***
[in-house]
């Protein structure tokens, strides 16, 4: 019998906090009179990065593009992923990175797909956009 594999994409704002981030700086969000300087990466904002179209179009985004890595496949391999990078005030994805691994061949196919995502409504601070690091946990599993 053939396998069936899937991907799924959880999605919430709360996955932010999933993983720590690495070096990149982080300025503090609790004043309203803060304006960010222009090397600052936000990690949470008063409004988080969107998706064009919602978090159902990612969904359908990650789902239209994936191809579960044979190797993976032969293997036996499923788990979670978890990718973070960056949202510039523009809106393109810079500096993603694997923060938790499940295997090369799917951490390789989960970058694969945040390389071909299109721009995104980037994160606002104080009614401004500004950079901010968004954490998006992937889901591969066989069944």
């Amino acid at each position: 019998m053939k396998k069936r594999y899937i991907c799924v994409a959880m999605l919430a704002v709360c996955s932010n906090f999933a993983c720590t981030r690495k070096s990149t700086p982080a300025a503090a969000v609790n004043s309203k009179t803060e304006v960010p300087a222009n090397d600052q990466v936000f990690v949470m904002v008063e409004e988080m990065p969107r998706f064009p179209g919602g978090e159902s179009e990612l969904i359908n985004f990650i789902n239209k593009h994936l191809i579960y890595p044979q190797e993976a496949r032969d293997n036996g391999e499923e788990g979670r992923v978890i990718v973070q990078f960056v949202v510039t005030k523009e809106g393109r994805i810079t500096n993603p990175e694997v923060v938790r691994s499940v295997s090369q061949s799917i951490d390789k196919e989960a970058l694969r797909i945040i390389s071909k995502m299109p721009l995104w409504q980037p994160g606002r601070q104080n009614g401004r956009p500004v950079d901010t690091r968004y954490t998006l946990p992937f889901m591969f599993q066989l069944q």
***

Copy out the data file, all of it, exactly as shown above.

[in-house]
């Protein structure tokens, strides 16, 4: 019998906090009179990065593009992923990175797909956009 594999994409704002981030700086969000300087990466904002179209179009985004890595496949391999990078005030994805691994061949196919995502409504601070690091946990599993 053939396998069936899937991907799924959880999605919430709360996955932010999933993983720590690495070096990149982080300025503090609790004043309203803060304006960010222009090397600052936000990690949470008063409004988080969107998706064009919602978090159902990612969904359908990650789902239209994936191809579960044979190797993976032969293997036996499923788990979670978890990718973070960056949202510039523009809106393109810079500096993603694997923060938790499940295997090369799917951490390789989960970058694969945040390389071909299109721009995104980037994160606002104080009614401004500004950079901010968004954490998006992937889901591969066989069944």
């Amino acid at each position: 019998m053939k396998k069936r594999y899937i991907c799924v994409a959880m999605l919430a704002v709360c996955s932010n906090f999933a993983c720590t981030r690495k070096s990149t700086p982080a300025a503090a969000v609790n004043s309203k009179t803060e304006v960010p300087a222009n090397d600052q990466v936000f990690v949470m904002v008063e409004e988080m990065p969107r998706f064009p179209g919602g978090e159902s179009e990612l969904i359908n985004f990650i789902n239209k593009h994936l191809i579960y890595p044979q190797e993976a496949r032969d293997n036996g391999e499923e788990g979670r992923v978890i990718v973070q990078f960056v949202v510039t005030k523009e809106g393109r994805i810079t500096n993603p990175e694997v923060v938790r691994s499940v295997s090369q061949s799917i951490d390789k196919e989960a970058l694969r797909i945040i390389s071909k995502m299109p721009l995104w409504q980037p994160g606002r601070q104080n009614g401004r956009p500004v950079d901010t690091r968004y954490t998006l946990p992937f889901m591969f599993q066989l069944q």